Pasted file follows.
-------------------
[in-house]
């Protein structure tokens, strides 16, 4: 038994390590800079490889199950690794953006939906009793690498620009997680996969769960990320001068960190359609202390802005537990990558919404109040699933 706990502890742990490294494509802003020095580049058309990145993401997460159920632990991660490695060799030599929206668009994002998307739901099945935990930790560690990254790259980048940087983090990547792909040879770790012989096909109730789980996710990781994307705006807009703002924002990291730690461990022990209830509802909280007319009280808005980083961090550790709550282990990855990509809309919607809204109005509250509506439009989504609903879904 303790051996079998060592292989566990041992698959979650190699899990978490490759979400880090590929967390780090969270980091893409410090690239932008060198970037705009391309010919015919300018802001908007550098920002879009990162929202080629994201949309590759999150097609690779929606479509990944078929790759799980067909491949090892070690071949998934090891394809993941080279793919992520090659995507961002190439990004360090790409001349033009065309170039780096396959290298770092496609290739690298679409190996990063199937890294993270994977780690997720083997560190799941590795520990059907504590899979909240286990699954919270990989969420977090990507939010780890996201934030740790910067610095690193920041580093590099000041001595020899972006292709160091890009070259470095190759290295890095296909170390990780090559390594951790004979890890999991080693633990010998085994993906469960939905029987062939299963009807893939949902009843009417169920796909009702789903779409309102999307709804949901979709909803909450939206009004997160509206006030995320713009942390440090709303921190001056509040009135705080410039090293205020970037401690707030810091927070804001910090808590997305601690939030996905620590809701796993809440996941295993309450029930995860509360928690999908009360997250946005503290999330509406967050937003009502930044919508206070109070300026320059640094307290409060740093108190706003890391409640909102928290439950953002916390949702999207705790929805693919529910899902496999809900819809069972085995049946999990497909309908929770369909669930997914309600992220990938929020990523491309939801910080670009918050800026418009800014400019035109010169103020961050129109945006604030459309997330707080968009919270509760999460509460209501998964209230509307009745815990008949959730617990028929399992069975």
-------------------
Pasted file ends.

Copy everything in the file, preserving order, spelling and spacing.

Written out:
[in-house]
């Protein structure tokens, strides 16, 4: 038994390590800079490889199950690794953006939906009793690498620009997680996969769960990320001068960190359609202390802005537990990558919404109040699933 706990502890742990490294494509802003020095580049058309990145993401997460159920632990991660490695060799030599929206668009994002998307739901099945935990930790560690990254790259980048940087983090990547792909040879770790012989096909109730789980996710990781994307705006807009703002924002990291730690461990022990209830509802909280007319009280808005980083961090550790709550282990990855990509809309919607809204109005509250509506439009989504609903879904 303790051996079998060592292989566990041992698959979650190699899990978490490759979400880090590929967390780090969270980091893409410090690239932008060198970037705009391309010919015919300018802001908007550098920002879009990162929202080629994201949309590759999150097609690779929606479509990944078929790759799980067909491949090892070690071949998934090891394809993941080279793919992520090659995507961002190439990004360090790409001349033009065309170039780096396959290298770092496609290739690298679409190996990063199937890294993270994977780690997720083997560190799941590795520990059907504590899979909240286990699954919270990989969420977090990507939010780890996201934030740790910067610095690193920041580093590099000041001595020899972006292709160091890009070259470095190759290295890095296909170390990780090559390594951790004979890890999991080693633990010998085994993906469960939905029987062939299963009807893939949902009843009417169920796909009702789903779409309102999307709804949901979709909803909450939206009004997160509206006030995320713009942390440090709303921190001056509040009135705080410039090293205020970037401690707030810091927070804001910090808590997305601690939030996905620590809701796993809440996941295993309450029930995860509360928690999908009360997250946005503290999330509406967050937003009502930044919508206070109070300026320059640094307290409060740093108190706003890391409640909102928290439950953002916390949702999207705790929805693919529910899902496999809900819809069972085995049946999990497909309908929770369909669930997914309600992220990938929020990523491309939801910080670009918050800026418009800014400019035109010169103020961050129109945006604030459309997330707080968009919270509760999460509460209501998964209230509307009745815990008949959730617990028929399992069975």